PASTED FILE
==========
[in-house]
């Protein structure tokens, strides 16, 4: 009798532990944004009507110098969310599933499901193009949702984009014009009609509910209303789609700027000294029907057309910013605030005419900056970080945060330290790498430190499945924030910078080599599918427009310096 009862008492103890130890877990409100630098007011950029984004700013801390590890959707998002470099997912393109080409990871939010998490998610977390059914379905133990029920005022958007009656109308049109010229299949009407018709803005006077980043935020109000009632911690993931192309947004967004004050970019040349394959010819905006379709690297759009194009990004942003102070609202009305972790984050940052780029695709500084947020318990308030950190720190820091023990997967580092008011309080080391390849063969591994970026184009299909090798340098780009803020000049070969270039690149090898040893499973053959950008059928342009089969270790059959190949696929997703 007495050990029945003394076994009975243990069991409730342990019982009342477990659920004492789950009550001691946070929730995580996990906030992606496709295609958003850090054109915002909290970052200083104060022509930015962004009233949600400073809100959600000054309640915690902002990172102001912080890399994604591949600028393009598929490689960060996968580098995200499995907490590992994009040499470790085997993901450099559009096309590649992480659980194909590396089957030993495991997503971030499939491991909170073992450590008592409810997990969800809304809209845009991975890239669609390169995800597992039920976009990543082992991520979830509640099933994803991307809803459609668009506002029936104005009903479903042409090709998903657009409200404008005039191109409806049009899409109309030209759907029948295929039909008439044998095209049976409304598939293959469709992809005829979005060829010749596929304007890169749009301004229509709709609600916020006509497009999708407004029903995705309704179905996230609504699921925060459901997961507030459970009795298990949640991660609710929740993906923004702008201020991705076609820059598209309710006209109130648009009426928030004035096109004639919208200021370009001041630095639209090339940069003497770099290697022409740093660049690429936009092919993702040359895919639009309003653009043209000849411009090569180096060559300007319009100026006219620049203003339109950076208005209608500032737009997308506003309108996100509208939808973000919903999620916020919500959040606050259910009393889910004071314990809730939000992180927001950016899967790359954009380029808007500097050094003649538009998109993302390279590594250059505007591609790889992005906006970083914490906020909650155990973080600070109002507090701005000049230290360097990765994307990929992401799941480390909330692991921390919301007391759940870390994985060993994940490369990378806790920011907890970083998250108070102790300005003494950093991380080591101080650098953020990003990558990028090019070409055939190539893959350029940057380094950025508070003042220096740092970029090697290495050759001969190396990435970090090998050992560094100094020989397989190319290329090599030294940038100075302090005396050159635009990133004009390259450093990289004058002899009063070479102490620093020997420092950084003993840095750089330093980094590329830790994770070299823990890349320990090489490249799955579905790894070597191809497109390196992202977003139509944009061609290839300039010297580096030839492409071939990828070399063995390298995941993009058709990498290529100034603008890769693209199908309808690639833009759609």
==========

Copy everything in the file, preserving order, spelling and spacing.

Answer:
[in-house]
């Protein structure tokens, strides 16, 4: 009798532990944004009507110098969310599933499901193009949702984009014009009609509910209303789609700027000294029907057309910013605030005419900056970080945060330290790498430190499945924030910078080599599918427009310096 009862008492103890130890877990409100630098007011950029984004700013801390590890959707998002470099997912393109080409990871939010998490998610977390059914379905133990029920005022958007009656109308049109010229299949009407018709803005006077980043935020109000009632911690993931192309947004967004004050970019040349394959010819905006379709690297759009194009990004942003102070609202009305972790984050940052780029695709500084947020318990308030950190720190820091023990997967580092008011309080080391390849063969591994970026184009299909090798340098780009803020000049070969270039690149090898040893499973053959950008059928342009089969270790059959190949696929997703 007495050990029945003394076994009975243990069991409730342990019982009342477990659920004492789950009550001691946070929730995580996990906030992606496709295609958003850090054109915002909290970052200083104060022509930015962004009233949600400073809100959600000054309640915690902002990172102001912080890399994604591949600028393009598929490689960060996968580098995200499995907490590992994009040499470790085997993901450099559009096309590649992480659980194909590396089957030993495991997503971030499939491991909170073992450590008592409810997990969800809304809209845009991975890239669609390169995800597992039920976009990543082992991520979830509640099933994803991307809803459609668009506002029936104005009903479903042409090709998903657009409200404008005039191109409806049009899409109309030209759907029948295929039909008439044998095209049976409304598939293959469709992809005829979005060829010749596929304007890169749009301004229509709709609600916020006509497009999708407004029903995705309704179905996230609504699921925060459901997961507030459970009795298990949640991660609710929740993906923004702008201020991705076609820059598209309710006209109130648009009426928030004035096109004639919208200021370009001041630095639209090339940069003497770099290697022409740093660049690429936009092919993702040359895919639009309003653009043209000849411009090569180096060559300007319009100026006219620049203003339109950076208005209608500032737009997308506003309108996100509208939808973000919903999620916020919500959040606050259910009393889910004071314990809730939000992180927001950016899967790359954009380029808007500097050094003649538009998109993302390279590594250059505007591609790889992005906006970083914490906020909650155990973080600070109002507090701005000049230290360097990765994307990929992401799941480390909330692991921390919301007391759940870390994985060993994940490369990378806790920011907890970083998250108070102790300005003494950093991380080591101080650098953020990003990558990028090019070409055939190539893959350029940057380094950025508070003042220096740092970029090697290495050759001969190396990435970090090998050992560094100094020989397989190319290329090599030294940038100075302090005396050159635009990133004009390259450093990289004058002899009063070479102490620093020997420092950084003993840095750089330093980094590329830790994770070299823990890349320990090489490249799955579905790894070597191809497109390196992202977003139509944009061609290839300039010297580096030839492409071939990828070399063995390298995941993009058709990498290529100034603008890769693209199908309808690639833009759609």